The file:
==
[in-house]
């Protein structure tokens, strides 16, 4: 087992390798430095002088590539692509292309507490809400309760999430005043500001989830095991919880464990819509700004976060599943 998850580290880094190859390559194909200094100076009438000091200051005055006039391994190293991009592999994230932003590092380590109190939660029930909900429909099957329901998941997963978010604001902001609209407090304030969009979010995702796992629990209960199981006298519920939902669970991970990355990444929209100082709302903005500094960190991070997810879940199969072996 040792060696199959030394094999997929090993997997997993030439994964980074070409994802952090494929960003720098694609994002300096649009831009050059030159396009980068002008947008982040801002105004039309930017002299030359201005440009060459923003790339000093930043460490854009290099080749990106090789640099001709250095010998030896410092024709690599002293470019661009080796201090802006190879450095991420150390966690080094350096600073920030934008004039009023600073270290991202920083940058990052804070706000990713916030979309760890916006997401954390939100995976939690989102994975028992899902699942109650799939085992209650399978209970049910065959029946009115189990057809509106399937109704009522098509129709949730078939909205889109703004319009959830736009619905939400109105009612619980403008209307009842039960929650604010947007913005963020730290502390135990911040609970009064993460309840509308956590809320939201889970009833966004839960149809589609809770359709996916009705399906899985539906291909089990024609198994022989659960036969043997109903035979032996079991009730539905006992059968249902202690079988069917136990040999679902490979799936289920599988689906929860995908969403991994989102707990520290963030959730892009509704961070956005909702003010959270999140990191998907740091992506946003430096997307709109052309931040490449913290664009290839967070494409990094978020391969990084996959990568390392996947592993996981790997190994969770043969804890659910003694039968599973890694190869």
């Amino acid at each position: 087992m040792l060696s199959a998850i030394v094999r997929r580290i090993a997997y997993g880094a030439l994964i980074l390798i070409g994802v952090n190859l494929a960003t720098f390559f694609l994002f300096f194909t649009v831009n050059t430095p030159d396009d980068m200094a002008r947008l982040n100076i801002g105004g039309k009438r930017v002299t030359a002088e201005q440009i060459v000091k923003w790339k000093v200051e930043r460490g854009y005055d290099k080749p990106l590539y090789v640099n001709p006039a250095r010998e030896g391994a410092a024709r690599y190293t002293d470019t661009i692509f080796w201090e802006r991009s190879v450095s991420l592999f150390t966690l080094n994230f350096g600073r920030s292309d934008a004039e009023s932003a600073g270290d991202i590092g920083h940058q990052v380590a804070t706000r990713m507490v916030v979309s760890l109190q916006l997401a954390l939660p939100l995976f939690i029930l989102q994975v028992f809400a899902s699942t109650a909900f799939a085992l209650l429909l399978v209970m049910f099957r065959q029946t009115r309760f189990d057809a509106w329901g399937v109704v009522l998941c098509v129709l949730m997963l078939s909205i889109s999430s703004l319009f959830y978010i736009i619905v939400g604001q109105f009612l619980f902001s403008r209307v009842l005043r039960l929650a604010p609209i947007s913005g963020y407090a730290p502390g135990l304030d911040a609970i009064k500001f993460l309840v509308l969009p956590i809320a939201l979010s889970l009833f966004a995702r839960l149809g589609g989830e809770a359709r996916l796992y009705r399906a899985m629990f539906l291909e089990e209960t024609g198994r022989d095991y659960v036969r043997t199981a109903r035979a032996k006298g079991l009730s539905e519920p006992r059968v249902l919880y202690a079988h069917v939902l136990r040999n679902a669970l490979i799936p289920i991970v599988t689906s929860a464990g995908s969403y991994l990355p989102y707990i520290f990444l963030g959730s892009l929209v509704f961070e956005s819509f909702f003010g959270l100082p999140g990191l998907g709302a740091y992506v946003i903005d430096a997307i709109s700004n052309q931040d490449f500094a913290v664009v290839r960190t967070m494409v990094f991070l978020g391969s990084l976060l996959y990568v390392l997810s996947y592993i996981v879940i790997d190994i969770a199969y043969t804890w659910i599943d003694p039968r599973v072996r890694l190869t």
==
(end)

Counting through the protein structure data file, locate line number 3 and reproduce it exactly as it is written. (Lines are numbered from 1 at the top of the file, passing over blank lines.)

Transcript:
């Amino acid at each position: 087992m040792l060696s199959a998850i030394v094999r997929r580290i090993a997997y997993g880094a030439l994964i980074l390798i070409g994802v952090n190859l494929a960003t720098f390559f694609l994002f300096f194909t649009v831009n050059t430095p030159d396009d980068m200094a002008r947008l982040n100076i801002g105004g039309k009438r930017v002299t030359a002088e201005q440009i060459v000091k923003w790339k000093v200051e930043r460490g854009y005055d290099k080749p990106l590539y090789v640099n001709p006039a250095r010998e030896g391994a410092a024709r690599y190293t002293d470019t661009i692509f080796w201090e802006r991009s190879v450095s991420l592999f150390t966690l080094n994230f350096g600073r920030s292309d934008a004039e009023s932003a600073g270290d991202i590092g920083h940058q990052v380590a804070t706000r990713m507490v916030v979309s760890l109190q916006l997401a954390l939660p939100l995976f939690i029930l989102q994975v028992f809400a899902s699942t109650a909900f799939a085992l209650l429909l399978v209970m049910f099957r065959q029946t009115r309760f189990d057809a509106w329901g399937v109704v009522l998941c098509v129709l949730m997963l078939s909205i889109s999430s703004l319009f959830y978010i736009i619905v939400g604001q109105f009612l619980f902001s403008r209307v009842l005043r039960l929650a604010p609209i947007s913005g963020y407090a730290p502390g135990l304030d911040a609970i009064k500001f993460l309840v509308l969009p956590i809320a939201l979010s889970l009833f966004a995702r839960l149809g589609g989830e809770a359709r996916l796992y009705r399906a899985m629990f539906l291909e089990e209960t024609g198994r022989d095991y659960v036969r043997t199981a109903r035979a032996k006298g079991l009730s539905e519920p006992r059968v249902l919880y202690a079988h069917v939902l136990r040999n679902a669970l490979i799936p289920i991970v599988t689906s929860a464990g995908s969403y991994l990355p989102y707990i520290f990444l963030g959730s892009l929209v509704f961070e956005s819509f909702f003010g959270l100082p999140g990191l998907g709302a740091y992506v946003i903005d430096a997307i709109s700004n052309q931040d490449f500094a913290v664009v290839r960190t967070m494409v990094f991070l978020g391969s990084l976060l996959y990568v390392l997810s996947y592993i996981v879940i790997d190994i969770a199969y043969t804890w659910i599943d003694p039968r599973v072996r890694l190869t």